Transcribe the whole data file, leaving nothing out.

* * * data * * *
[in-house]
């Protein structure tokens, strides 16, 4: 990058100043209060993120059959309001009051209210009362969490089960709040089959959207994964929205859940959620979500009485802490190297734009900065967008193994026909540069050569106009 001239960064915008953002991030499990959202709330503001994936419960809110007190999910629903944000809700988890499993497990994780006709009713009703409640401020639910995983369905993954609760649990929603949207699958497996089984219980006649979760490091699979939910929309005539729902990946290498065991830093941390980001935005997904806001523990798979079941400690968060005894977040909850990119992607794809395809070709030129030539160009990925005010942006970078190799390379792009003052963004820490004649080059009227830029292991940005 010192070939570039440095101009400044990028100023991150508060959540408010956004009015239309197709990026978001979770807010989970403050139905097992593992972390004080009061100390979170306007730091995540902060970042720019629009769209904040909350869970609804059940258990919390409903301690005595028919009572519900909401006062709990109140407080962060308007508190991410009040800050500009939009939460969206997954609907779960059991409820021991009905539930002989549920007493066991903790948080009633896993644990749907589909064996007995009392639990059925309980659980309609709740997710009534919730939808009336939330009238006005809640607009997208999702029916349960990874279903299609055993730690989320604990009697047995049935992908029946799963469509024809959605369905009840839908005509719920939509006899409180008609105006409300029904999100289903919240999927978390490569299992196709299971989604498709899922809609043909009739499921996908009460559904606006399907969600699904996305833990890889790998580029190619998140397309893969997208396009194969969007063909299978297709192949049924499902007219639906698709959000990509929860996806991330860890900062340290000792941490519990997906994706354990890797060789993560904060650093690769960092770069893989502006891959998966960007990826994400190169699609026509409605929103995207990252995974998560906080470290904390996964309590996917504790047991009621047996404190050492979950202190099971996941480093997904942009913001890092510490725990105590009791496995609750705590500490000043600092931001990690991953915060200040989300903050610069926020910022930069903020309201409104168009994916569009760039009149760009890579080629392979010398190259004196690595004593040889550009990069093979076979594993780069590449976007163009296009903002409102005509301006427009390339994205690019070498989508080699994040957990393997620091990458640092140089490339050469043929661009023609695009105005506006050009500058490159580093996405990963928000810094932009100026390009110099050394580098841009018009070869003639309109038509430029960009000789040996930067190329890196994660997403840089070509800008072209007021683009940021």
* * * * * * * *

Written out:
[in-house]
């Protein structure tokens, strides 16, 4: 990058100043209060993120059959309001009051209210009362969490089960709040089959959207994964929205859940959620979500009485802490190297734009900065967008193994026909540069050569106009 001239960064915008953002991030499990959202709330503001994936419960809110007190999910629903944000809700988890499993497990994780006709009713009703409640401020639910995983369905993954609760649990929603949207699958497996089984219980006649979760490091699979939910929309005539729902990946290498065991830093941390980001935005997904806001523990798979079941400690968060005894977040909850990119992607794809395809070709030129030539160009990925005010942006970078190799390379792009003052963004820490004649080059009227830029292991940005 010192070939570039440095101009400044990028100023991150508060959540408010956004009015239309197709990026978001979770807010989970403050139905097992593992972390004080009061100390979170306007730091995540902060970042720019629009769209904040909350869970609804059940258990919390409903301690005595028919009572519900909401006062709990109140407080962060308007508190991410009040800050500009939009939460969206997954609907779960059991409820021991009905539930002989549920007493066991903790948080009633896993644990749907589909064996007995009392639990059925309980659980309609709740997710009534919730939808009336939330009238006005809640607009997208999702029916349960990874279903299609055993730690989320604990009697047995049935992908029946799963469509024809959605369905009840839908005509719920939509006899409180008609105006409300029904999100289903919240999927978390490569299992196709299971989604498709899922809609043909009739499921996908009460559904606006399907969600699904996305833990890889790998580029190619998140397309893969997208396009194969969007063909299978297709192949049924499902007219639906698709959000990509929860996806991330860890900062340290000792941490519990997906994706354990890797060789993560904060650093690769960092770069893989502006891959998966960007990826994400190169699609026509409605929103995207990252995974998560906080470290904390996964309590996917504790047991009621047996404190050492979950202190099971996941480093997904942009913001890092510490725990105590009791496995609750705590500490000043600092931001990690991953915060200040989300903050610069926020910022930069903020309201409104168009994916569009760039009149760009890579080629392979010398190259004196690595004593040889550009990069093979076979594993780069590449976007163009296009903002409102005509301006427009390339994205690019070498989508080699994040957990393997620091990458640092140089490339050469043929661009023609695009105005506006050009500058490159580093996405990963928000810094932009100026390009110099050394580098841009018009070869003639309109038509430029960009000789040996930067190329890196994660997403840089070509800008072209007021683009940021």